Lea Zongo's (Burkina Faso 1995) organization is the first to target the promotion of the rights of young girls in Burkina Faso. By concentrating on runaway girls fleeing forced early marriages, Lea is raising consciousness among girls and among parents about the rights of girls and women. By doing so, she is helping to reconcile the differences that often arise between girls and their families, and is promoting an increased level of respect for female children.
Girls born into traditional rural households in Burkina Faso face many disadvantages and traditionally receive far less support and attention than their brothers. Many girls assume heavy workloads from the time they are five years old and rarely, if ever, enjoy the liberties or educational opportunities accorded to their male siblings. One of the significant ways in which girls are denied basic rights is through the practice of early, forced marriage.Marie Léa Zongo is tackling the deep-seated discrimination faced by women in Burkinabe society in two ways that are fundamentally new. Whereas prior efforts have been directed toward adult women, hers is the first to focus on young girls. Marie believes in the importance of educating young girls to understand their situation and recognize their potential before their wills are broken by the weight of tradition and the drudgery of the lives that have been predetermined for them.Marie's work is also pathbreaking in its willingness to confront the deeply ingrained gender-biased attitudes and customs that the majority of her fellow citizens see as irreversible. Working with great sensitivity to the traditional norms and institutions that still define Burkinabe society, Marie has created a new mechanism through which to deliver a "girls' rights" message into the most conservative settings. Her village "Committees for Conciliation and Intercession" are composed of religious and community leaders who educate parents about their daughters' legal and human rights and provide mediation between runaway daughters and their families. Marie believes this rights-based approach toward reconciliation is a powerful new way to simultaneously reform and reaffirm traditional parental and village authority.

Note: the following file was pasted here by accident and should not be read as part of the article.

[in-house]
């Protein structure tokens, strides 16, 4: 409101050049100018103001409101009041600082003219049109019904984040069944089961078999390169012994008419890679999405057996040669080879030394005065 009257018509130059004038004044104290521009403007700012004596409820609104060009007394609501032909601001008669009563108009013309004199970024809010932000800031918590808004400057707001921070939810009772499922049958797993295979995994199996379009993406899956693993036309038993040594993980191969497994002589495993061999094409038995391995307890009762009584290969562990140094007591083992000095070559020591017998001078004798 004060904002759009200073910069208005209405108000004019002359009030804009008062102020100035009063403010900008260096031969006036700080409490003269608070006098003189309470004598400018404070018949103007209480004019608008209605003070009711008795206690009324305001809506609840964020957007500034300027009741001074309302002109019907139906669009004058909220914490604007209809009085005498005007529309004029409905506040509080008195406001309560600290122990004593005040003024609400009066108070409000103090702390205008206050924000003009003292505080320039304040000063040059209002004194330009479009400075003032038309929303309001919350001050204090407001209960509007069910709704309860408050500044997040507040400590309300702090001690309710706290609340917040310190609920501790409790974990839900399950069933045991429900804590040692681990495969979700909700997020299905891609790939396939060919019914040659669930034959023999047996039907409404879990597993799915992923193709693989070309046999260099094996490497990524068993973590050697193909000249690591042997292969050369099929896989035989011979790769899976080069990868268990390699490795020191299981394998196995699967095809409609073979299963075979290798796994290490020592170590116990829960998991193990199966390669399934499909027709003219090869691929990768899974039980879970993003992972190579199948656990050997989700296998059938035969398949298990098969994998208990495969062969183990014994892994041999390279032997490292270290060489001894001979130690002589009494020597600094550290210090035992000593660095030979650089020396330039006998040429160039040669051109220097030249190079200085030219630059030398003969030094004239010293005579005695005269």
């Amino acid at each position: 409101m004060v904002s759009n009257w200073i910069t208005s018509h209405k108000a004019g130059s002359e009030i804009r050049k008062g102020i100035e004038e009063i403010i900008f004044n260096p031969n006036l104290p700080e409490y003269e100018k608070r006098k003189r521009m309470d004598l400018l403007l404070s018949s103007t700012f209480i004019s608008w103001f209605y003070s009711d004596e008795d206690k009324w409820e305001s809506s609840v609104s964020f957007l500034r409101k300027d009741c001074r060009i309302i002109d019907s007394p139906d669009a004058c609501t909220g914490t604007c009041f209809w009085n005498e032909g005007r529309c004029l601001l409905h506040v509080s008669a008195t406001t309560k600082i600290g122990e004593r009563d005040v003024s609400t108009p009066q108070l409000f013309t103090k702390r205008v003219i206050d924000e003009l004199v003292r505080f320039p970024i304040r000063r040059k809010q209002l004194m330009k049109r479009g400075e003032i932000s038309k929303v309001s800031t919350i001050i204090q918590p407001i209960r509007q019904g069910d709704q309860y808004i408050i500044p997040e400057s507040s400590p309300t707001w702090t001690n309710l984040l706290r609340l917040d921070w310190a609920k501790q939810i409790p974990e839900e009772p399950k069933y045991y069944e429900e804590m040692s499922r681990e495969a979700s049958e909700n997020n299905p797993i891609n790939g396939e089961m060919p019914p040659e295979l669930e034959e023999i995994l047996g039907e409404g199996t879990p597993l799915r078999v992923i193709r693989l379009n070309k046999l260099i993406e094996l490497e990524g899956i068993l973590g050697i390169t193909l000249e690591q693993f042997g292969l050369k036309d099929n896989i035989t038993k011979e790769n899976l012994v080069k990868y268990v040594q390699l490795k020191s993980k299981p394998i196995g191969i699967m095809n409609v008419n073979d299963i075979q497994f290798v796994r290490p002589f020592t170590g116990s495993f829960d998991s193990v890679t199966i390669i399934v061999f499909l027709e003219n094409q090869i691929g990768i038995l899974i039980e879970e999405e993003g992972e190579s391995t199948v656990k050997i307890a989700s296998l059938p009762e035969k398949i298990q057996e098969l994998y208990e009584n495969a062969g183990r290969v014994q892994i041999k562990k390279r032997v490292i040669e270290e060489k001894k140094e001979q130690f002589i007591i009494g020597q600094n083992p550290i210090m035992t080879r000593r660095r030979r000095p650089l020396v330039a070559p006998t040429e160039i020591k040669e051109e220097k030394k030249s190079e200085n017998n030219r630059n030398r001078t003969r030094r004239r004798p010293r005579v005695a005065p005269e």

Legal texts regulating social relations in Burkina Faso formally entitle women to enjoy the same liberties and advantages as men. In reality, however, many socio-cultural, economic or religious practices and attitudes compel women's submission to the authority of their fathers, husbands or brothers. Family members often do not know, or pretend not to know, the rights conferred on minors-especially girls-by Burkina law. The Mossi ethnic group constitutes approximately 60 percent of the Burkina population, and Mossi social organization is known to be highly traditional, hierarchical and authoritarian. In Mossi villages, girls have few educational opportunities. Many families do not want to invest in a girl's schooling, arguing that another family-the daughter's future in-laws-would profit from their investment. Girls are valued more for the family labor they provide, and investments in education are reserved for boys. A girl's day may begin as early as 5:30 a.m. with domestic chores, a search for firewood and water or grinding millet for household meals. Girls also represent a source of family revenue through the traditional dowry system, and this gains added importance as the economic crisis in Burkina Faso deepens. Community relations are of major importance in village life, and girls are often given as child brides in arranged marriages between families. These arrangements are negotiated without the child's consent, sometimes even before the child is born. It is not uncommon for an adolescent girl to find herself forced into becoming the second or third wife of an elderly man. Faced with this situation, a young women has three options: submit and accept her fate; run away from home before the marriage takes place; or run away from her post-nuptial marital home.In desperation, many girls run away to escape these dire circumstances, some going to Ouagadougou or other urban areas where they are lured into prostitution. Others take sanctuary in Catholic missions, whose nuns have for decades provided shelter to girls fleeing unwanted marriages.The sanctuary and refuge provided by the nuns, however, is stretched to capacity. One center built for twenty now accommodates 100 girls, and the nuns receive a new runaway every two days. The nuns provide basic humanitarian assistance such as food and shelter, but most missions lack the means to provide other types of support, including schooling or training opportunities.Parents are likely to use all kinds of methods to recover their daughters from the nuns, and their stay at the missions is fraught with tension. The lack of mediating bodies to turn to often leads to breakdowns in relations that might otherwise have been reconcilable.